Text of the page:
Shouldn't crabby patties be crab cakes? Where do they keep the cows - on underwater ranches? And how do they keep the buns from getting soggy?
I had my share of crustaceans this past weekend. I only get to eat steamed crabs once a summer, usually as part of my husband's birthday celebration and courtesy of my Mother-in-law. I boycotted them for a few years, since Maryland crabs are becoming scarce, but last year I was back at them. Why let all the other bastards enjoy them? Clearly my not eating them wasn't preventing mallets from smashing down all over the state.
This year's batch came from a little place in Dundalk whose name I cannot divulge (because I do not know it). It is a place that mercifully steams only in Old Bay, not rock salt or any other lip-burning overly-salinated local crab spice. There were three dozen of the succulent beauties, larges, plus corn on the cob (the usual insipid tiny-kerneled sweet white corn that Marylanders seem to like for no good raason. Whatever happened to corn that tastes like CORN?), chicken fingers, and hush puppies made by my enterprising Brother-in-law, who bought a Fry Daddy just for the occasion. And beer. Gotta have beer with crabs, hon! Something light and refreshing. No, not Bud - that's horse piss. We opted for Coronas this year.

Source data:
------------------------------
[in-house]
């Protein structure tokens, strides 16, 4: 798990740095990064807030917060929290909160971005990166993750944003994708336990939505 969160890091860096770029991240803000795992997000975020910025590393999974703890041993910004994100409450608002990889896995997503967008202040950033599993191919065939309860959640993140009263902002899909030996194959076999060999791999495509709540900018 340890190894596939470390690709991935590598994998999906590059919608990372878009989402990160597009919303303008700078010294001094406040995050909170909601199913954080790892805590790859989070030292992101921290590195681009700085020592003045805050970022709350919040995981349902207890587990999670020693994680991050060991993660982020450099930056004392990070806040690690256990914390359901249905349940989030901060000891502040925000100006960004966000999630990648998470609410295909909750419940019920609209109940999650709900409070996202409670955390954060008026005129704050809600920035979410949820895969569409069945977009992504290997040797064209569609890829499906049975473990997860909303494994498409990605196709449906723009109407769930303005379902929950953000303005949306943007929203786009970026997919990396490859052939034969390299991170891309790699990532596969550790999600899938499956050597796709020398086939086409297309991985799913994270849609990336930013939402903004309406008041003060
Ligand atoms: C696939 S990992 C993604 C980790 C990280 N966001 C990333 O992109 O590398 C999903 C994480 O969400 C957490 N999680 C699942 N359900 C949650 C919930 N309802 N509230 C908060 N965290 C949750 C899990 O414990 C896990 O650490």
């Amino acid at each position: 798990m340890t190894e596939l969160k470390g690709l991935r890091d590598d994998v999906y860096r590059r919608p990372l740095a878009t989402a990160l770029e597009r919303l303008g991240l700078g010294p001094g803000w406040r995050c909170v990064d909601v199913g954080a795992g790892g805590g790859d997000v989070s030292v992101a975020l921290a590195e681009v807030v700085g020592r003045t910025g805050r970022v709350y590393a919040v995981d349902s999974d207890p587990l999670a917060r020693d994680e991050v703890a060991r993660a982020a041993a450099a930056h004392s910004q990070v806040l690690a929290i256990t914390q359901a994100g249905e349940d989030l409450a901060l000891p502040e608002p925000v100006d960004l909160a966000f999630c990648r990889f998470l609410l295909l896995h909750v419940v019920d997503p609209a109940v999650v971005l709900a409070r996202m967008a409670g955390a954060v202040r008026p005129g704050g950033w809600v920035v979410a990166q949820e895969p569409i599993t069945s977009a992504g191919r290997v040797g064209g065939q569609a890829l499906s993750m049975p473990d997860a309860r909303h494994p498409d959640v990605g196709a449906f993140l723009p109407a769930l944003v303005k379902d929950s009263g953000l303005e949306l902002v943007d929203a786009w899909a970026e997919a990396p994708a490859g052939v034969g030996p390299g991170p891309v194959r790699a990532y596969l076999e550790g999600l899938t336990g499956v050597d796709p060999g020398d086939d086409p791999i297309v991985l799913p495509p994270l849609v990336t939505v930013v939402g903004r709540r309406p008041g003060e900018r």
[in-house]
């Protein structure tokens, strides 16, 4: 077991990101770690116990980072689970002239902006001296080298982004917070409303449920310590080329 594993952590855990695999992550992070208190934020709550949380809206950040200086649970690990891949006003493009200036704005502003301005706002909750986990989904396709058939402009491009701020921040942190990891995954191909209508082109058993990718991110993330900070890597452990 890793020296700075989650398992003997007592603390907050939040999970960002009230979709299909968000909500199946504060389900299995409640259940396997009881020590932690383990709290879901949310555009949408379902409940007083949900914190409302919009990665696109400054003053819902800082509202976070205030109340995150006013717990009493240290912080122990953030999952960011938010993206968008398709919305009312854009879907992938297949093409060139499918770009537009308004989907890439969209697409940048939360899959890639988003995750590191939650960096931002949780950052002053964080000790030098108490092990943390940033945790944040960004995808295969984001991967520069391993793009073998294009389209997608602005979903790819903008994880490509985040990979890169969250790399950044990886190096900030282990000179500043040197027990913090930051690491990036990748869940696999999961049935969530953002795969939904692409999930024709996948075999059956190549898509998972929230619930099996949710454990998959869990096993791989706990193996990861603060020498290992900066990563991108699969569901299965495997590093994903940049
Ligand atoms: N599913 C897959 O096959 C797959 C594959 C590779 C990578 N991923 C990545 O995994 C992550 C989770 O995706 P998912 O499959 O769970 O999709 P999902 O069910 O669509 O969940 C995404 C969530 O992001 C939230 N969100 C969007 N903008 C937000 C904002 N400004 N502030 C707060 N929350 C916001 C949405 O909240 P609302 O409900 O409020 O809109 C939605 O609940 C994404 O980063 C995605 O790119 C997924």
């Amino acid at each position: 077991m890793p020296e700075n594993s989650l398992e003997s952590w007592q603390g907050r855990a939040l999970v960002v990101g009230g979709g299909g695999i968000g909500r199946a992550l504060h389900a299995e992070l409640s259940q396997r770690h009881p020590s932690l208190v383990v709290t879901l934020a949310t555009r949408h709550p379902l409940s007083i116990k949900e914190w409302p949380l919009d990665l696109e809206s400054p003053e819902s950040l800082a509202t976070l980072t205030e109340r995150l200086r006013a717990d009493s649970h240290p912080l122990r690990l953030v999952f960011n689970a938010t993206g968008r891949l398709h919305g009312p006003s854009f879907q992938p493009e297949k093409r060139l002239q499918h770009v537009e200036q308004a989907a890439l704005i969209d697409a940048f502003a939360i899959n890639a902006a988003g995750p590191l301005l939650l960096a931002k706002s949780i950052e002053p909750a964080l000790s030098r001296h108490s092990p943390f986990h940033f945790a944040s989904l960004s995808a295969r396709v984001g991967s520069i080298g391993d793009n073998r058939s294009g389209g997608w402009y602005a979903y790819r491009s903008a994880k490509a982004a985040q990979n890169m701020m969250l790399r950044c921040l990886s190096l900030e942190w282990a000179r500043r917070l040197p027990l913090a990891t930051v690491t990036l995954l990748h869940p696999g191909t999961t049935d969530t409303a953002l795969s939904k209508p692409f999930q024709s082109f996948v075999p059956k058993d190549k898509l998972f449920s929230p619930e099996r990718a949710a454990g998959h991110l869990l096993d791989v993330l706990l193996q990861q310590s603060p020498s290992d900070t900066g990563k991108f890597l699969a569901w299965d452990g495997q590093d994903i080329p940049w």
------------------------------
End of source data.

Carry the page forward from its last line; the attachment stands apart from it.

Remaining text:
Were it not for the filling - and addictive - hush puppies, I probably could have done better than seven crabs. They were meaty and sweet, gently kissed with cayenne and celery seed. Picking gets tiring after a while, as does the relentless barrage of protein. But it is oh so good.
Bloated and smelling like low tide, we returned home to watch the Ravens lose their second pre-season game. Thankfully this produced no nausea; crab sick can be pretty horrendous.
There were leftover crabs and Neal and I picked the meat from six of them to take home. I knew we had a restaurant reservation (more on that later) for Sunday evening, and Monday we would most likely be eating out as well, so I decided to use the extra crab meat for breakfast. Originally intending to make an omelette, when I saw that there was well over a cup of meat, I made crab cakes instead.
1 cup freshly-picked blue crab meat
6 Keebler Club crackers, bashed into bits
1/2 teaspoon Old Bay
1 healthy tablespoon mayonnaise (an oxymoron!), preferably Kewpie (a Japanese brand)
Fresh snippage of parsley and chives from the kitchen porch garden
Mix together, form into 4 small cakes.
Heat about a tablespoon of vegetable oil in a medium skillet. When hot, add the crab cakes and cover. When browned on the bottom side, gently flip them and brown the other side.
Serve with buttered toast and thick slices of home-grown tomato, plus coffee and orange juice. You'll never go back to pancakes!
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